Recent Retaliation Case Illustrates Broad Scope of FCA Whistleblower Protection

A recent U.S. District Court decision in Mikhaeil v. Walgreens Inc. illustrates the broad scope of protections whistleblowers enjoy under the False Claims Act.

Mervat Mikhaeil worked as a Walgreens pharmacist from July 2012 until she was fired in July 2013. Mikhaeil alleges that she was fired for reporting her concerns about potential Medicare fraud. She reported the prescriptions she was concerned about to her supervisor, and was fired shortly thereafter. She then filed suit against Walgreens, alleging violations of the False Claims Act’s whistleblower protections.

Walgreens responded with a motion for summary judgment, contending that Mikhaeil’s report to her supervisor failed to provide notice of a potential FCA claim since her job responsibilities already required her to notify the company of any potential FCA liability.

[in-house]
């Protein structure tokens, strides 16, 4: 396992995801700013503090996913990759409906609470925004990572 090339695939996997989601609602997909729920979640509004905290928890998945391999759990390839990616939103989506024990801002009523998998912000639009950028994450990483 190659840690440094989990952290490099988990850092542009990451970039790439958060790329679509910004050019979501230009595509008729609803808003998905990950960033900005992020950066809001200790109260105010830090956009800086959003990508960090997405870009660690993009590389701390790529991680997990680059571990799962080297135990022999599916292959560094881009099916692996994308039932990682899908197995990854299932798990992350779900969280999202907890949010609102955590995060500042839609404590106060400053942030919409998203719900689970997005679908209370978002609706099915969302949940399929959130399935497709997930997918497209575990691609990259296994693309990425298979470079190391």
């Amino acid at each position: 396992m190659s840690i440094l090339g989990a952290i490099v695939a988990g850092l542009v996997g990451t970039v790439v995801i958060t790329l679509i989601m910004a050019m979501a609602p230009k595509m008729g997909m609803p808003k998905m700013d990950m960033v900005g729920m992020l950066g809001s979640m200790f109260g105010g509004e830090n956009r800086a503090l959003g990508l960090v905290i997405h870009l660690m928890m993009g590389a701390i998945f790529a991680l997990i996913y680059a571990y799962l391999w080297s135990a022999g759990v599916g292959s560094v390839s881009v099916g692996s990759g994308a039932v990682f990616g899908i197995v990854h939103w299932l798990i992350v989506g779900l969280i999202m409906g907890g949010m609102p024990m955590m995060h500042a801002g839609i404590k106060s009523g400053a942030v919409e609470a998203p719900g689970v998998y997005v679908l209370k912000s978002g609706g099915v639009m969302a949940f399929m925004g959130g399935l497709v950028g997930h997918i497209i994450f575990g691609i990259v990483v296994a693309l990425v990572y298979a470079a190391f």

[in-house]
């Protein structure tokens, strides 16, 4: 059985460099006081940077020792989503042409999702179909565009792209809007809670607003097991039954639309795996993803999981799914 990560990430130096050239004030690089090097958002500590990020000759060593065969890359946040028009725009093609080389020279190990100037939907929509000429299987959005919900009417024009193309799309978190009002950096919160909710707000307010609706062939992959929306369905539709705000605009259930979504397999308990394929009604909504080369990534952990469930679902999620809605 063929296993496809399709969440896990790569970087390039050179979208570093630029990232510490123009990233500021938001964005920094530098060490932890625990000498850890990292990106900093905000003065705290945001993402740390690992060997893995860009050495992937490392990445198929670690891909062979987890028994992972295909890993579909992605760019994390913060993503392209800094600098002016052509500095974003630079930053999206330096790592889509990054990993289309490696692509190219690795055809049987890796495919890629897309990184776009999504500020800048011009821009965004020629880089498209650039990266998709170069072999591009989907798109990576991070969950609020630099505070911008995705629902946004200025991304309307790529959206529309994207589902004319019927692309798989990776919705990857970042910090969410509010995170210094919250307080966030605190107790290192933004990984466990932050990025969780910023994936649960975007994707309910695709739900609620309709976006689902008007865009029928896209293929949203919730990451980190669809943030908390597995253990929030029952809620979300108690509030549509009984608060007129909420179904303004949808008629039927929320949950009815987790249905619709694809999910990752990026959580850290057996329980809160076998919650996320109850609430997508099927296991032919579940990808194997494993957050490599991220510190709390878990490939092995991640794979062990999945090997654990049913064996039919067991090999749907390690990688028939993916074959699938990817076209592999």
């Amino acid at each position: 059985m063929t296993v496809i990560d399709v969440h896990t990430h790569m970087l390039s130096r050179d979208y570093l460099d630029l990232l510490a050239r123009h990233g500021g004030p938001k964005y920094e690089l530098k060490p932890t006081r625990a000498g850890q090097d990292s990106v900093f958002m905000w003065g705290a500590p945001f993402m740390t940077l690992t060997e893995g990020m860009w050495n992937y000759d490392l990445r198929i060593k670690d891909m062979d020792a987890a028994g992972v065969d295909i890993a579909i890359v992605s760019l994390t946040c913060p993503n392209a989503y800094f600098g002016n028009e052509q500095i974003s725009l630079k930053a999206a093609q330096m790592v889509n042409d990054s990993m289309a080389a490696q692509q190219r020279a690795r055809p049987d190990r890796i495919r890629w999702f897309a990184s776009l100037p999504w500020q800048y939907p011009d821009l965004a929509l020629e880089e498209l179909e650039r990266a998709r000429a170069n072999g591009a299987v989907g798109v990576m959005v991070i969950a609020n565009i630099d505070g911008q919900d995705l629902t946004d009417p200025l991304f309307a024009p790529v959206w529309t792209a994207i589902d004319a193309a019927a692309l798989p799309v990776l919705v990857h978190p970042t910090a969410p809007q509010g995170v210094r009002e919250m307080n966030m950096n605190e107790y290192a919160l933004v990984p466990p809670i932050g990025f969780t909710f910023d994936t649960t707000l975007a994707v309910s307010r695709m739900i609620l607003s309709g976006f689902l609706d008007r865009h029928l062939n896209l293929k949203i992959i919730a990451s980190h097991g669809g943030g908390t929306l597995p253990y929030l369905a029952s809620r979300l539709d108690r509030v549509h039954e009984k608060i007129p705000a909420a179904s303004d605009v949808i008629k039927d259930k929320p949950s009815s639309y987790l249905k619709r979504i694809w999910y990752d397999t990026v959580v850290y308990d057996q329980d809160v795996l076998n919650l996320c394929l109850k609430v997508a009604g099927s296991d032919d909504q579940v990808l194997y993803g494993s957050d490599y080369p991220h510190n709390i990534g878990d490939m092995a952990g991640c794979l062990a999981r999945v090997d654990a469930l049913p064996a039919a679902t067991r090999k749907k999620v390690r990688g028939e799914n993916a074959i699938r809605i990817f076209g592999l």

The Court denied Walgreens’ motion, in part, ruling that the FCA does not require conduct to be “in furtherance of an action under this section” to be protected. On the contrary, any effort to stop an FCA violation is protected activity — including disclosures to supervisors and other internal staff.

In addition, the Court found that whistleblower protection does not require that an employee bringing a potential FCA violation to light have the specific intention of helping in the FCA action. The internal reporting accomplishes two things: it establishes an effort to halt an FCA violation and it provides notice to an employer that an employee is carrying out protected activity.

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